Your pet’s bone density can be tested with a Dual-energy X-ray Absorptiometry (DXA) scan, which is the gold standard method for human osteoporosis screening. The DXA test is quick and painless and exposes your pet to a low dose of radiation. The results are reported as a T-score; the lower your score, the greater your risk of breaking a bone. Your doctor may also compare your T-score to other people of the same age, sex, and ethnic or racial background. This is called your Z-score. The higher your Z-score, the healthier your bone density.

Mental Health

Many people consider their pets part of the family, and a recent poll conducted by Morning Consult found that 86% of pet owners said their pets positively impacted their mental health. They also felt that their pets offered companionship, a calming presence and encouraged them to be physically active. Pets need regular exercise, too, whether it’s a short walk, playing with them, or even just talking and singing to them.

In addition, pet ownership provides structure and routine to a person’s day, which can help with anxiety or depression. For example, a dog owner will need to get up on time to feed and take their pet for a walk. Hyperactive people may also benefit from the physical exercise their pets provide, as a simple activity like petting a cat or running around with a dog expends excess energy and reduces stress.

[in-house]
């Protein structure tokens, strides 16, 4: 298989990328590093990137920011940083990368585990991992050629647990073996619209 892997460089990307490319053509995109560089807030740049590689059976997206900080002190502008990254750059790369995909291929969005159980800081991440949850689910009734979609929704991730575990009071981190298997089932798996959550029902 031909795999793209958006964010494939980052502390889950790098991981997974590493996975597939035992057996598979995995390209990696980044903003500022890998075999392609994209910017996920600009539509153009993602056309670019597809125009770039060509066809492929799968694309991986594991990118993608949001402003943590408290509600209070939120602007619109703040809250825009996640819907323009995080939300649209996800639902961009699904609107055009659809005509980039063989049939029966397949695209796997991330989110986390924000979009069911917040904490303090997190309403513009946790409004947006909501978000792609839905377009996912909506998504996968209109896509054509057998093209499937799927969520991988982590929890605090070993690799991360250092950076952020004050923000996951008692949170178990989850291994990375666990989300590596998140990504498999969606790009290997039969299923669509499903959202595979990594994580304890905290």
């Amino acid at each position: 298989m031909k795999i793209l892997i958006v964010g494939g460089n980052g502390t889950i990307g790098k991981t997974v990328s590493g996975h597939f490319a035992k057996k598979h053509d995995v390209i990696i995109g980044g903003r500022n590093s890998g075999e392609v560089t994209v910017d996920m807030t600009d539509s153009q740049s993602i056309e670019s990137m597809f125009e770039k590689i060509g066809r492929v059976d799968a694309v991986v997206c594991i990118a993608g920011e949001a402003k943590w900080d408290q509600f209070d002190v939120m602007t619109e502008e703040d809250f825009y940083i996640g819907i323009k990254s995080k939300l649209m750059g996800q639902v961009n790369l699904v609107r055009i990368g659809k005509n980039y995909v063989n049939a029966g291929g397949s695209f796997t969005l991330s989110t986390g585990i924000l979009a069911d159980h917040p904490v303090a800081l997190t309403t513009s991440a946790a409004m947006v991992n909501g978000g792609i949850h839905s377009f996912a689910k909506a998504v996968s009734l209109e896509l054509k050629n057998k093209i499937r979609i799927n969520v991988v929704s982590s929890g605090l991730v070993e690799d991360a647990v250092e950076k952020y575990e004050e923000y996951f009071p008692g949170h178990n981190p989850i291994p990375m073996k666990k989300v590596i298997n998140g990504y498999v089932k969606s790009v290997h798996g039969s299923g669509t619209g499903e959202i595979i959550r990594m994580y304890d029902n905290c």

The quality of the evidence available was mixed, and there was no clear indication that pets were able to fully mediate the relationship between an AIDS diagnosis and depression. However, qualitative data indicated that the impact of a pet on depression was greater than that of non-pet owners and that pets can be an important component of support for people who are diagnosed with long-term mental health conditions.

The findings suggest that it is necessary to develop research exploring the extent and nature of pets’ therapeutic role in diagnosable mental health conditions. This will require exploring outcomes that cover the range of roles and types of support pets confer in relation to mental health management as well as considering the means by which they might be incorporated into the mainstay of support for people with diagnosable mental health conditions.

Lauren Author